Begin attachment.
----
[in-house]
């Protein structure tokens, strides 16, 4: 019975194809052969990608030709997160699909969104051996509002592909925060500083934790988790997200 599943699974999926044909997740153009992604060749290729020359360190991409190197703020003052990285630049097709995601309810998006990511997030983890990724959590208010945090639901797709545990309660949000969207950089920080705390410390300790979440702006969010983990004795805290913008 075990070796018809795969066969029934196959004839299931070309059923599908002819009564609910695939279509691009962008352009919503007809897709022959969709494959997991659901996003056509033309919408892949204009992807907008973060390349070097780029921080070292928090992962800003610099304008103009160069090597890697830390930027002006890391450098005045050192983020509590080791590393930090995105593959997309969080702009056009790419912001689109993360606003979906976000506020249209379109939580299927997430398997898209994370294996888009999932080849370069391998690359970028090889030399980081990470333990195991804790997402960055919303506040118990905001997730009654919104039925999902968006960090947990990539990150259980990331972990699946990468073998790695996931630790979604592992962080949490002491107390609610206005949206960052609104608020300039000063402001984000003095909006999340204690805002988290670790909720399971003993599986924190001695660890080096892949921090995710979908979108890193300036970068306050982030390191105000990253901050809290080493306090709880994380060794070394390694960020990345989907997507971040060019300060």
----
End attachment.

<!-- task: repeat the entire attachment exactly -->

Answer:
[in-house]
């Protein structure tokens, strides 16, 4: 019975194809052969990608030709997160699909969104051996509002592909925060500083934790988790997200 599943699974999926044909997740153009992604060749290729020359360190991409190197703020003052990285630049097709995601309810998006990511997030983890990724959590208010945090639901797709545990309660949000969207950089920080705390410390300790979440702006969010983990004795805290913008 075990070796018809795969066969029934196959004839299931070309059923599908002819009564609910695939279509691009962008352009919503007809897709022959969709494959997991659901996003056509033309919408892949204009992807907008973060390349070097780029921080070292928090992962800003610099304008103009160069090597890697830390930027002006890391450098005045050192983020509590080791590393930090995105593959997309969080702009056009790419912001689109993360606003979906976000506020249209379109939580299927997430398997898209994370294996888009999932080849370069391998690359970028090889030399980081990470333990195991804790997402960055919303506040118990905001997730009654919104039925999902968006960090947990990539990150259980990331972990699946990468073998790695996931630790979604592992962080949490002491107390609610206005949206960052609104608020300039000063402001984000003095909006999340204690805002988290670790909720399971003993599986924190001695660890080096892949921090995710979908979108890193300036970068306050982030390191105000990253901050809290080493306090709880994380060794070394390694960020990345989907997507971040060019300060």